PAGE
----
Demographic changes in workplaces in recent years where the number of employees from minority groups has increased has created a significant challenge to organizations on how best to deal with the issue of diversity. Predominantly, the majority of organizations have opted either for colorblindness strategy or the multicultural approach to dealing with the increasing need for variety. While the multicultural approach was perhaps best placed to address the issue of diversity, overemphasis on minorities has contributed to resentment from employees from nonminority side. The AIM approach as proposed is based place to deal with the challenges that arise when either of the strategies is used.
The article “Unlocking the Benefits of Diversity: All-Inclusive Multiculturalism and Positive Organizational Change” is authored by Stevens, Plaut, and Sanchez-Bucks (2008). The focus of the article is the issue of diversity in workplaces and how organizations can unlock the demographic change in the U.S. for their benefits. For organizations to profit from the diversity in their workforce, Stevens et al., (2008) argue that they need to move beyond the strategies of colorblindness and multiculturalism. In place of colorblindness and multiculturalism as the two main approaches to dealing with diversity among employees, the article proposes the AIM model as it enables all employees to grow to their full potential. In an era when the number of minorities within organizational ranks has significantly increased due to demographic changes (Healey, & Stepnick, 2013, Chapter 4), the article observes that is no longer sustainable to continue using colorblindness and multiculturalism strategies of dealing with workplace diversity. There is an increasing necessity for organizations to create work environments that are receptive to diversity where there is more sense of inclusivity and less resistance.
Colorblindness as a strategy to diversity focuses excessively on fostering greater nonminority-minority collaboration while ignoring differences within the workforce tends to disfranchise employees from minority ethnic-racial groups (Stevens et al., 2008, p119). On the other hand, the multicultural approach explicitly recognizes employee differences as a source of strength that needs to be promoted. While multiculturalism should be able to create a constant environment of inclusivity and acceptance, the various strategies often used to encourage diversity to tend to fade. In most of these instances, employees from nonminority groups often feel left out as an organization implements a strategy where minorities are highly embraced (Stevens et al. 2008, p.122). To address the weaknesses in the two approaches, Steven et al (2008, p122) proposes that organizations adopt the AIM strategy as it recognizes the importance of individual differences necessary for gaining minority workers support while at the same time addressing the issues of exclusion likely to prop up among nonminority workers when the multiculturalism approach is used.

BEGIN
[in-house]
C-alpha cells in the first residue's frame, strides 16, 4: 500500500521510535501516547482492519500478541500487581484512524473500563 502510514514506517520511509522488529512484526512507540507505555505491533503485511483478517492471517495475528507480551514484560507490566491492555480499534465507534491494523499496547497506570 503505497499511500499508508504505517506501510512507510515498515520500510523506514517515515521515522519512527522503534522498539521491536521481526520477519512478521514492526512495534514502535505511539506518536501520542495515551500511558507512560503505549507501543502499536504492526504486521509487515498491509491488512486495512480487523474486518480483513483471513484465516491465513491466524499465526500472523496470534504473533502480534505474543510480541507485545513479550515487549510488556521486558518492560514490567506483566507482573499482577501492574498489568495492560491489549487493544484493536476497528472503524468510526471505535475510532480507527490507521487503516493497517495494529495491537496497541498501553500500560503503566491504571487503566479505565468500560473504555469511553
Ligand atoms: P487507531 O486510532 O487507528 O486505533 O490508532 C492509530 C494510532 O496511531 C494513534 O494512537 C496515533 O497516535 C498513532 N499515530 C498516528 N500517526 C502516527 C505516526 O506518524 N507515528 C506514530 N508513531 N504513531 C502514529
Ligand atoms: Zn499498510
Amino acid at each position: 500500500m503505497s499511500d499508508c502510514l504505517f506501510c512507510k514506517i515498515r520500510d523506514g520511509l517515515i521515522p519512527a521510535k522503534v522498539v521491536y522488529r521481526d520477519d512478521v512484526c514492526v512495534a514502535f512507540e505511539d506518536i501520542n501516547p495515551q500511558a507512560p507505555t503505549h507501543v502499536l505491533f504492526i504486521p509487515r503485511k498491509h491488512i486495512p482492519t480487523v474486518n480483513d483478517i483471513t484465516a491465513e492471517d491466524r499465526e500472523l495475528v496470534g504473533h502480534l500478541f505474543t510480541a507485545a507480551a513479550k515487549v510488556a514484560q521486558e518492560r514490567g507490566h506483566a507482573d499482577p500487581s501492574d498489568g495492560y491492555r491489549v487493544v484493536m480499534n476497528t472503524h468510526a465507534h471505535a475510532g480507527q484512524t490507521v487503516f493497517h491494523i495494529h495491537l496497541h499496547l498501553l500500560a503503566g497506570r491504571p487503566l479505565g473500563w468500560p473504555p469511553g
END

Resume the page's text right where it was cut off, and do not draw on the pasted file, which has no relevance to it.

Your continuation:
Colorblindness is one of the two main strategies that employees have been using for years to address the issue of diversity in the workplace. According to the article, this strategy is highly intertwined with the American culture of individualism, assimilation and the “melting pot” narrative. Organizations using this strategy to deal with issues related to diversity often focus on creating a work environment where conformity broader organizational culture is highly encouraged (Steven et al., 2008, p120; Healey, & Stepnick, 2013, Chapter 4). In a company where colorblindness is highly embraced, one is likely to encounter situations where the structure rewards nonminority-minority collaboration. While there is nothing wrong with promoting cooperation, Stevens et al., (2008, p.120) argue that demographic differences are often ignored in this type of strategy, an issue that ends up disfranchising employees from minority groups as their weaknesses are often masked to nonexistence. From the review of the literature, the article finds that this strategy is the most dominant strategy in the American culture where all people are treated the same despite differences. The problem with the approach is that minority employees are likely to be exposed to cases where their issues and challenges are not addressed, a situation with leads to a feeling of resentment and lack of inclusion (Healey, & Stepnick, 2013, Chapter 4)